The next step was to turn this initial pilot study into a full fledged experiment. Luckily for me, my local kitchen store was having a sale, so I got a Donvier electronic yogurt maker for a decent price. The maker comes with 8 individual cups that contain a nice size serving of yogurt. This gadget may not be ideal for making a large quantity of yogurt, but it works for my needs.

Yogurt Experiment Setup

I had heard that milks with a higher fat content made a thicker yogurt. So my first experiment was to see if this was true. I chose eight different milks: soy, skim, 1%, 2%, whole, half-and-half, heavy cream, and chocolate. The directions are pretty much the same as for the counter-top yogurt above, though the machine came with a handy thermometer that tells you when to add the starter culture. I ran the machine for 11 hours, then put the yogurt in the fridge for 12 hours.

Yogurt Experiment Results

The overall trend was that milks with lower fat content formed looser yogurts, but this was not 100% true across the board. Soy and skim milks produced very soft yogurts with a sharp tang. 1% milk made a yogurt similar in consistency to Yoplait with a decent tang. 2% and whole milk were a bit thicker and I noticed that as the fat content increased, the overall smoothness of the yogurt also increased. Heavy cream, which I expected to be even thicker, was almost as liquidy as skim milk and it just tasted very fatty.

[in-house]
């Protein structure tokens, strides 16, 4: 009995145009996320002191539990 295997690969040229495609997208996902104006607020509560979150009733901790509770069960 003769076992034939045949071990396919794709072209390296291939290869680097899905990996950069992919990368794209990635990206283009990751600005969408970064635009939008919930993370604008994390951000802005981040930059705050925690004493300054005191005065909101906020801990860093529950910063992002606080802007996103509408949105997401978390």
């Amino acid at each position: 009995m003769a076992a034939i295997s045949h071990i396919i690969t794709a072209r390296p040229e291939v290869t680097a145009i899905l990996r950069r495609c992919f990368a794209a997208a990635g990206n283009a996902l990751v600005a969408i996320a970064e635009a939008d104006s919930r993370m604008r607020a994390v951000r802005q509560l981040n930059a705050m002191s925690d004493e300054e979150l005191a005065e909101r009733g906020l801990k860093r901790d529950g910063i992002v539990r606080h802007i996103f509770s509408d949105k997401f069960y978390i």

Half-and-half Yogurt

Half-and-half, on the other hand, turned out very thick, almost like Greek yogurt. It was smooth and creamy with a good balance of tang.

Chocolate Yogurt

The real surprise of the group was chocolate. It had a thickness more like whole milk (they have similar fat contents), but the taste was amazingly earthy. The bacteria consumed the high sugar content of the milk (30g/cup compared to 13g/cup in whole milk) and left the chocolate flavor behind. So you end up with an unsweetened chocolate yogurt that was quite delicious. I may make it again at some point as a surprising dessert.